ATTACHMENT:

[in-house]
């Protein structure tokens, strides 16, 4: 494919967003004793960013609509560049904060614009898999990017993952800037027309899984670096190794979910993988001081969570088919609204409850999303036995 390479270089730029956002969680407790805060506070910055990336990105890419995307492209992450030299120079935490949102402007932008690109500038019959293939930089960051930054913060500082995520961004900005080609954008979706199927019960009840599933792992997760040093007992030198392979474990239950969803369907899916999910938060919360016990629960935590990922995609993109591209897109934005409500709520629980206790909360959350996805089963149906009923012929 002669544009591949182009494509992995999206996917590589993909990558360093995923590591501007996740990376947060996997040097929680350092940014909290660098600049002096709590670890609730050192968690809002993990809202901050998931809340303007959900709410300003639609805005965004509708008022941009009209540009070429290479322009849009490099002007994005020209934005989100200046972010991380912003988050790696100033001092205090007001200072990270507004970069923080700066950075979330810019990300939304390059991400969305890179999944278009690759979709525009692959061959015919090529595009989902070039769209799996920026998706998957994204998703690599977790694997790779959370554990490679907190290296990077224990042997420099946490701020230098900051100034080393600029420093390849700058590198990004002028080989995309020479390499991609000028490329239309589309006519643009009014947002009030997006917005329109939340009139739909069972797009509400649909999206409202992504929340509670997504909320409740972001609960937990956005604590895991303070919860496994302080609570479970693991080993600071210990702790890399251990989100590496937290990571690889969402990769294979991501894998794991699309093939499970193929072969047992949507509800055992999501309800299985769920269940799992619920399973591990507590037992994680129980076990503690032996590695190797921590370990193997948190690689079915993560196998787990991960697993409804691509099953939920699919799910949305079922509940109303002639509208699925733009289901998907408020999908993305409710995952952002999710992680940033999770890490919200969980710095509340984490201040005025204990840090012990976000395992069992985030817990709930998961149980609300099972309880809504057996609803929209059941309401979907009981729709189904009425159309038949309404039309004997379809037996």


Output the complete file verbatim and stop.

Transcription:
[in-house]
């Protein structure tokens, strides 16, 4: 494919967003004793960013609509560049904060614009898999990017993952800037027309899984670096190794979910993988001081969570088919609204409850999303036995 390479270089730029956002969680407790805060506070910055990336990105890419995307492209992450030299120079935490949102402007932008690109500038019959293939930089960051930054913060500082995520961004900005080609954008979706199927019960009840599933792992997760040093007992030198392979474990239950969803369907899916999910938060919360016990629960935590990922995609993109591209897109934005409500709520629980206790909360959350996805089963149906009923012929 002669544009591949182009494509992995999206996917590589993909990558360093995923590591501007996740990376947060996997040097929680350092940014909290660098600049002096709590670890609730050192968690809002993990809202901050998931809340303007959900709410300003639609805005965004509708008022941009009209540009070429290479322009849009490099002007994005020209934005989100200046972010991380912003988050790696100033001092205090007001200072990270507004970069923080700066950075979330810019990300939304390059991400969305890179999944278009690759979709525009692959061959015919090529595009989902070039769209799996920026998706998957994204998703690599977790694997790779959370554990490679907190290296990077224990042997420099946490701020230098900051100034080393600029420093390849700058590198990004002028080989995309020479390499991609000028490329239309589309006519643009009014947002009030997006917005329109939340009139739909069972797009509400649909999206409202992504929340509670997504909320409740972001609960937990956005604590895991303070919860496994302080609570479970693991080993600071210990702790890399251990989100590496937290990571690889969402990769294979991501894998794991699309093939499970193929072969047992949507509800055992999501309800299985769920269940799992619920399973591990507590037992994680129980076990503690032996590695190797921590370990193997948190690689079915993560196998787990991960697993409804691509099953939920699919799910949305079922509940109303002639509208699925733009289901998907408020999908993305409710995952952002999710992680940033999770890490919200969980710095509340984490201040005025204990840090012990976000395992069992985030817990709930998961149980609300099972309880809504057996609803929209059941309401979907009981729709189904009425159309038949309404039309004997379809037996």